Reliable Global Navigation System using Flower Constellation
International Journal of Advanced Computer Science and Applications(IJACSA) (2013)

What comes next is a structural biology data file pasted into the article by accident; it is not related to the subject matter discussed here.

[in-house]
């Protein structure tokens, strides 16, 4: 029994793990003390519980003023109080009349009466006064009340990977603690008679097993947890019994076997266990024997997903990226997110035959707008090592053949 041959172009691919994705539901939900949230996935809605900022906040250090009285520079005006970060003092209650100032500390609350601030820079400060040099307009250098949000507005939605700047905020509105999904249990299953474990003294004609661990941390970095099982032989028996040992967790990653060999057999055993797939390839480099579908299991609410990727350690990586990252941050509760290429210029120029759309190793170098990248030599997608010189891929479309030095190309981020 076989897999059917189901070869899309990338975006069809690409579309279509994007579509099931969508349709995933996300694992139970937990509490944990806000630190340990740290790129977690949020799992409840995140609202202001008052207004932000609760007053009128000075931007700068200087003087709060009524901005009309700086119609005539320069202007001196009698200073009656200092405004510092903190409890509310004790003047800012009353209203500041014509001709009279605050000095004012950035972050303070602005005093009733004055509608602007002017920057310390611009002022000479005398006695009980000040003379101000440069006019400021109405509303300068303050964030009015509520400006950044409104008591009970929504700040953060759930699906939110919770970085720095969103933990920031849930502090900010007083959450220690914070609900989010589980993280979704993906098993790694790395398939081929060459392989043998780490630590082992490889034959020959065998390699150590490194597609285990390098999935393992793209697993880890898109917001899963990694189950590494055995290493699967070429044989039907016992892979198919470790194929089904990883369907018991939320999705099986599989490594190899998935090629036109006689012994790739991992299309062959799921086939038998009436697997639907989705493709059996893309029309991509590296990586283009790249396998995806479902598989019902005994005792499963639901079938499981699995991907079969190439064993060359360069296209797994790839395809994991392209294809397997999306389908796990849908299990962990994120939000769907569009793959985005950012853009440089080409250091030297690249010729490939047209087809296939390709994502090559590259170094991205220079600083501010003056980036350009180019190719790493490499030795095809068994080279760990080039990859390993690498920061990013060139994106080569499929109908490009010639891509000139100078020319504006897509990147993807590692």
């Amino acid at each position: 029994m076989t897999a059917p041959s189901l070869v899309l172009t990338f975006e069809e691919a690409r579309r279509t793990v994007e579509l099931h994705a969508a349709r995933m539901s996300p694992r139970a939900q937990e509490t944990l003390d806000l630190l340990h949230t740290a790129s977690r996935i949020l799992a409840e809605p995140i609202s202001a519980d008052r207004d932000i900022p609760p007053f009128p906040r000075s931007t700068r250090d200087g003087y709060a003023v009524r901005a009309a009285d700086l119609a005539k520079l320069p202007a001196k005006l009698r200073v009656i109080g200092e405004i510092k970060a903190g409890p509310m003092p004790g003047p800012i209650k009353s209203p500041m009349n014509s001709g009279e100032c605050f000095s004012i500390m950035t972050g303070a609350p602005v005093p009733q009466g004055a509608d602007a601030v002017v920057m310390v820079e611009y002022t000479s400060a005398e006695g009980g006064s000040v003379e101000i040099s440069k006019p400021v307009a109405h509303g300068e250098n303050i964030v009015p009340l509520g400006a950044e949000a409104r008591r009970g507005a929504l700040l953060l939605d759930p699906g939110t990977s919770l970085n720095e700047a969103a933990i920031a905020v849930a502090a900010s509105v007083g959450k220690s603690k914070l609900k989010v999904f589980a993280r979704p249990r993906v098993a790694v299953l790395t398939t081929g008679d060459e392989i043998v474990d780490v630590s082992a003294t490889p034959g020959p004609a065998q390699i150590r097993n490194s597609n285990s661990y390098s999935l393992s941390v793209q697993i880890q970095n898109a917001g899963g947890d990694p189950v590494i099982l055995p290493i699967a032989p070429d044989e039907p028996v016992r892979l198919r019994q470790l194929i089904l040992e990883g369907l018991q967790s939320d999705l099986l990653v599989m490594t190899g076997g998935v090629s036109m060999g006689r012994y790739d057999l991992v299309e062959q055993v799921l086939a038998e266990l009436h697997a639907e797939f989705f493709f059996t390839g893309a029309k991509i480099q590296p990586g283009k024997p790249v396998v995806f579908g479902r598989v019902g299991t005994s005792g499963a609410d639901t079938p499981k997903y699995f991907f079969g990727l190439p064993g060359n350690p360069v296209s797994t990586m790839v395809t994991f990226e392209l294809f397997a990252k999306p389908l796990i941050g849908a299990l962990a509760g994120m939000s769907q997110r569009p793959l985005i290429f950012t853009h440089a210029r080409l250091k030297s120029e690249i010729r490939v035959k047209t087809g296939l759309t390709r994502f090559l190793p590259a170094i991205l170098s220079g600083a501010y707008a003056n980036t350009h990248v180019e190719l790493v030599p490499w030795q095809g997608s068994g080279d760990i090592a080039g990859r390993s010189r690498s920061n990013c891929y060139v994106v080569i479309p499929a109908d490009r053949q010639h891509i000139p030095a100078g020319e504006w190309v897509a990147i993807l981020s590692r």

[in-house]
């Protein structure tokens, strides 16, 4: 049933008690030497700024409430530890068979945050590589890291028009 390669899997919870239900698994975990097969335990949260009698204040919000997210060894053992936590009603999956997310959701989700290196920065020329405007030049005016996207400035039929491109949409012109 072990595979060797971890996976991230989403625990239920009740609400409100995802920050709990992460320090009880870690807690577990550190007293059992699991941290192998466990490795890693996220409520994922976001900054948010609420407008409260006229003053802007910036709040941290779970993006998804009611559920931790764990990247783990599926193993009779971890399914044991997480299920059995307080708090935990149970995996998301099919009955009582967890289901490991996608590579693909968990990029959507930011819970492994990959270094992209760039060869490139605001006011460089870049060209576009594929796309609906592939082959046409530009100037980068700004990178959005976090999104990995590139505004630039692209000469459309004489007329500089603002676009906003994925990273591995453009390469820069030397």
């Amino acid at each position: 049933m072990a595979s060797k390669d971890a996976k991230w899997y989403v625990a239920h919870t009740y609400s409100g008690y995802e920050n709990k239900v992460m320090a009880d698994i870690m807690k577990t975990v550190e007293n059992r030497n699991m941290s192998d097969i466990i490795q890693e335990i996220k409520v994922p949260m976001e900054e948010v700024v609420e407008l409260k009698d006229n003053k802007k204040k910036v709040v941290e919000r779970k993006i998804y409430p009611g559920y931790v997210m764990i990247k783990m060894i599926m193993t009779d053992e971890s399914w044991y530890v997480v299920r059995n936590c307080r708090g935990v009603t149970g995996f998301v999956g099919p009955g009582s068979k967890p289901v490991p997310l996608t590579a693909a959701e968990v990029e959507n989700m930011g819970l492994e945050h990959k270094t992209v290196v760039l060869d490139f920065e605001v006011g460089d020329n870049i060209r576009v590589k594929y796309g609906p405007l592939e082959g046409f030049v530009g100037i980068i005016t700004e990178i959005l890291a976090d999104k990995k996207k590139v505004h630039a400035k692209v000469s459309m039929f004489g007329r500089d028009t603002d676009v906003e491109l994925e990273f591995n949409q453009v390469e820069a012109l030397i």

For many space missions using satellite constellations, symmetry of satellites distribution plays usually a key role. Symmetry may be considered in space and/or in time distribution. Examples of required symmetry in space distribution are in Earth observation missions (either, for local or global) as well as in navigation systems. It is intuitive that to optimally observe the Earth a satellite constellation should be synchronized with the Earth rotation rate. If a satellite constellation must be designed to constitute a communication network between Earth and Jupiter, then the orbital period of the constellation satellites should be synchronized with both Earth and Jupiter periods of revolution around the Sun. Another example is to design satellite constellations to optimally observe specific Earth sites or regions. Again, this satellites constellation should be synchronized with Earth’s rotational period and (since the time gap between two subsequent observations of the site should be constant) also implies time symmetry in satellites distribution. Obtaining this result will allow to design operational constellations for observing targets (sites, borders, regions) with persistence or assigned revisit times, while minimizing the number of satellites required. Constellations of satellites for continuous global or zonal Earth coverage have been well studied over the last twenty years, are well known and have been well documented 1, 2, 7, 8, 11, 13. A symmetrical, inclined constellation, such as a Walker constellation 1, 2 provides excellent global coverage for remote sensing missions; however, applications where target revisit time or persistent observation are important lead to required variations of traditional designs 7, 8. Also, few results are available that affect other figures of merit, such as continuous regional coverage and the systematic use of eccentric orbit constellations to optimize“hang time” over regions of interest. Optimization of such constellations is a complex problem and the general-purpose constellation design methodology used today is largely limited to Walker-like constellations. As opposed to Walker Constellations 1, 2, which were looking for symmetries in inertial reference frame, Flower Constellations 11 were devised to obtain symmetric distributions of satellites on rotating reference frames (e.g., Earth, Jupiter, satellite orbit). Since the theory of Flower Constellations has evolved with time the next section is dedicated to the summary of the theory up to the current status. The FCs solution space has been recently expanded with the Lattice theory 13, 14, encompassing all possible symmetric solutions.
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